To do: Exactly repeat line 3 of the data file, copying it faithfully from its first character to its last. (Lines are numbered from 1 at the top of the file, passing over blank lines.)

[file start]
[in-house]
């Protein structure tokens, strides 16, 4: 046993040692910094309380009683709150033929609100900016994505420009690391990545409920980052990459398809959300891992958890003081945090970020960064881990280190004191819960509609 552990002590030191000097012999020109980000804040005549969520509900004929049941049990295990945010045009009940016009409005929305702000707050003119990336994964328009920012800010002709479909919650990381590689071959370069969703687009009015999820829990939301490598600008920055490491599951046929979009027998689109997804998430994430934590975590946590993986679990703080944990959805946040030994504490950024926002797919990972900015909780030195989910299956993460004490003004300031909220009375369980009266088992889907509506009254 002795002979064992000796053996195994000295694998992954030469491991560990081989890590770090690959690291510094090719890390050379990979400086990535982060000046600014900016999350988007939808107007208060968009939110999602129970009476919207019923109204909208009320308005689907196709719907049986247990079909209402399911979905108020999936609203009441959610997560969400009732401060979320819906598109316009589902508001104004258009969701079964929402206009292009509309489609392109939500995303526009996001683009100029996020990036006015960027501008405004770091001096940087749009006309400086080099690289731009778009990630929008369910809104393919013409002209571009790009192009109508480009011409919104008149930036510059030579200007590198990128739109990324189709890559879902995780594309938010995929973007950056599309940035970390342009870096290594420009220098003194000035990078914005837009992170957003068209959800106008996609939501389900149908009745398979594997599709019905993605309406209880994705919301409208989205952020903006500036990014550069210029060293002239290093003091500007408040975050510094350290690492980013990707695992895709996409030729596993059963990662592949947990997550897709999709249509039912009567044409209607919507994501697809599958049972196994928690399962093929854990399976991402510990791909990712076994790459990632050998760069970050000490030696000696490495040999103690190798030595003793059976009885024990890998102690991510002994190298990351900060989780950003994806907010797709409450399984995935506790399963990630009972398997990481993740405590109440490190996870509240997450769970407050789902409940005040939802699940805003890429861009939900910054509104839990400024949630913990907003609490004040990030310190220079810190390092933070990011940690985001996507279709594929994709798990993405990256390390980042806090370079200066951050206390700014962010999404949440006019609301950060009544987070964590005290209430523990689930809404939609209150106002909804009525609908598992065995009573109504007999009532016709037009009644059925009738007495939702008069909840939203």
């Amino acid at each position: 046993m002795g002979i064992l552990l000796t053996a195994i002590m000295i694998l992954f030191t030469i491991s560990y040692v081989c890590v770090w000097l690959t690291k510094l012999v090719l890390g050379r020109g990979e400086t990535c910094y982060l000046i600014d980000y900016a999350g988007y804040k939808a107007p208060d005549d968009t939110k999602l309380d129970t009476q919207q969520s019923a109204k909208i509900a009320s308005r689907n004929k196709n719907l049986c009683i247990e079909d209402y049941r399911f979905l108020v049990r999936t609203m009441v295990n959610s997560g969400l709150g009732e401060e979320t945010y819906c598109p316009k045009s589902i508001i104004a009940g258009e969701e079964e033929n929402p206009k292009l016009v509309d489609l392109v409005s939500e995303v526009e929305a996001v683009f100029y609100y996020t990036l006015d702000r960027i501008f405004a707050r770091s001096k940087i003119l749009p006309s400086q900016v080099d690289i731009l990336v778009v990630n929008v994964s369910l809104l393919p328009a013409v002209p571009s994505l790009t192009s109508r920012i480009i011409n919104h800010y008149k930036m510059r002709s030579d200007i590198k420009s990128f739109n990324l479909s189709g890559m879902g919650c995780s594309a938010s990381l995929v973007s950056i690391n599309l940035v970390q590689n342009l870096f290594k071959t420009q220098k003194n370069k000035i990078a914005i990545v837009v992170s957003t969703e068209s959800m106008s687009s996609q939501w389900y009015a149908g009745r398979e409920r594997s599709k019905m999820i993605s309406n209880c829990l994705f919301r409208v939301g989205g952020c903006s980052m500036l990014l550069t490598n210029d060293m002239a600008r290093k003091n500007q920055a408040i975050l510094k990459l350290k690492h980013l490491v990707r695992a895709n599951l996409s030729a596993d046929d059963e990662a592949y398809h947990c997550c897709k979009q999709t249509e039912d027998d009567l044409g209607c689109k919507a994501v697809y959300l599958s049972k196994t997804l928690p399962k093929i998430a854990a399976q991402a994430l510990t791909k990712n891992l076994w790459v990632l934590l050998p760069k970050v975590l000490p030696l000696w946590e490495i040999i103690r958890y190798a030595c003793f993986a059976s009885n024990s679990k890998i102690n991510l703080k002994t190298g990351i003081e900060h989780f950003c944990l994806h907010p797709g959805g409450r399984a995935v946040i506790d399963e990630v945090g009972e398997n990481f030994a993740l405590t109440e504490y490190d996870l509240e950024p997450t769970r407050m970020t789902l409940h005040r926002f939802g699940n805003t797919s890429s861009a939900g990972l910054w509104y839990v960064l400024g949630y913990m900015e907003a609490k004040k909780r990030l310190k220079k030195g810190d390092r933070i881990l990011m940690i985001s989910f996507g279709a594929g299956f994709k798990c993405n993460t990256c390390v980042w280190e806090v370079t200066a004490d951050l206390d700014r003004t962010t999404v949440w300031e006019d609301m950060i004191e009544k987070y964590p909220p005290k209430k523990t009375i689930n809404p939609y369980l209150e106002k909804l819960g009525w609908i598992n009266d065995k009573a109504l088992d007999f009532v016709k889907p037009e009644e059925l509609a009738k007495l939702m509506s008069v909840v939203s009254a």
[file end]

């Amino acid at each position: 046993m002795g002979i064992l552990l000796t053996a195994i002590m000295i694998l992954f030191t030469i491991s560990y040692v081989c890590v770090w000097l690959t690291k510094l012999v090719l890390g050379r020109g990979e400086t990535c910094y982060l000046i600014d980000y900016a999350g988007y804040k939808a107007p208060d005549d968009t939110k999602l309380d129970t009476q919207q969520s019923a109204k909208i509900a009320s308005r689907n004929k196709n719907l049986c009683i247990e079909d209402y049941r399911f979905l108020v049990r999936t609203m009441v295990n959610s997560g969400l709150g009732e401060e979320t945010y819906c598109p316009k045009s589902i508001i104004a009940g258009e969701e079964e033929n929402p206009k292009l016009v509309d489609l392109v409005s939500e995303v526009e929305a996001v683009f100029y609100y996020t990036l006015d702000r960027i501008f405004a707050r770091s001096k940087i003119l749009p006309s400086q900016v080099d690289i731009l990336v778009v990630n929008v994964s369910l809104l393919p328009a013409v002209p571009s994505l790009t192009s109508r920012i480009i011409n919104h800010y008149k930036m510059r002709s030579d200007i590198k420009s990128f739109n990324l479909s189709g890559m879902g919650c995780s594309a938010s990381l995929v973007s950056i690391n599309l940035v970390q590689n342009l870096f290594k071959t420009q220098k003194n370069k000035i990078a914005i990545v837009v992170s957003t969703e068209s959800m106008s687009s996609q939501w389900y009015a149908g009745r398979e409920r594997s599709k019905m999820i993605s309406n209880c829990l994705f919301r409208v939301g989205g952020c903006s980052m500036l990014l550069t490598n210029d060293m002239a600008r290093k003091n500007q920055a408040i975050l510094k990459l350290k690492h980013l490491v990707r695992a895709n599951l996409s030729a596993d046929d059963e990662a592949y398809h947990c997550c897709k979009q999709t249509e039912d027998d009567l044409g209607c689109k919507a994501v697809y959300l599958s049972k196994t997804l928690p399962k093929i998430a854990a399976q991402a994430l510990t791909k990712n891992l076994w790459v990632l934590l050998p760069k970050v975590l000490p030696l000696w946590e490495i040999i103690r958890y190798a030595c003793f993986a059976s009885n024990s679990k890998i102690n991510l703080k002994t190298g990351i003081e900060h989780f950003c944990l994806h907010p797709g959805g409450r399984a995935v946040i506790d399963e990630v945090g009972e398997n990481f030994a993740l405590t109440e504490y490190d996870l509240e950024p997450t769970r407050m970020t789902l409940h005040r926002f939802g699940n805003t797919s890429s861009a939900g990972l910054w509104y839990v960064l400024g949630y913990m900015e907003a609490k004040k909780r990030l310190k220079k030195g810190d390092r933070i881990l990011m940690i985001s989910f996507g279709a594929g299956f994709k798990c993405n993460t990256c390390v980042w280190e806090v370079t200066a004490d951050l206390d700014r003004t962010t999404v949440w300031e006019d609301m950060i004191e009544k987070y964590p909220p005290k209430k523990t009375i689930n809404p939609y369980l209150e106002k909804l819960g009525w609908i598992n009266d065995k009573a109504l088992d007999f009532v016709k889907p037009e009644e059925l509609a009738k007495l939702m509506s008069v909840v939203s009254a």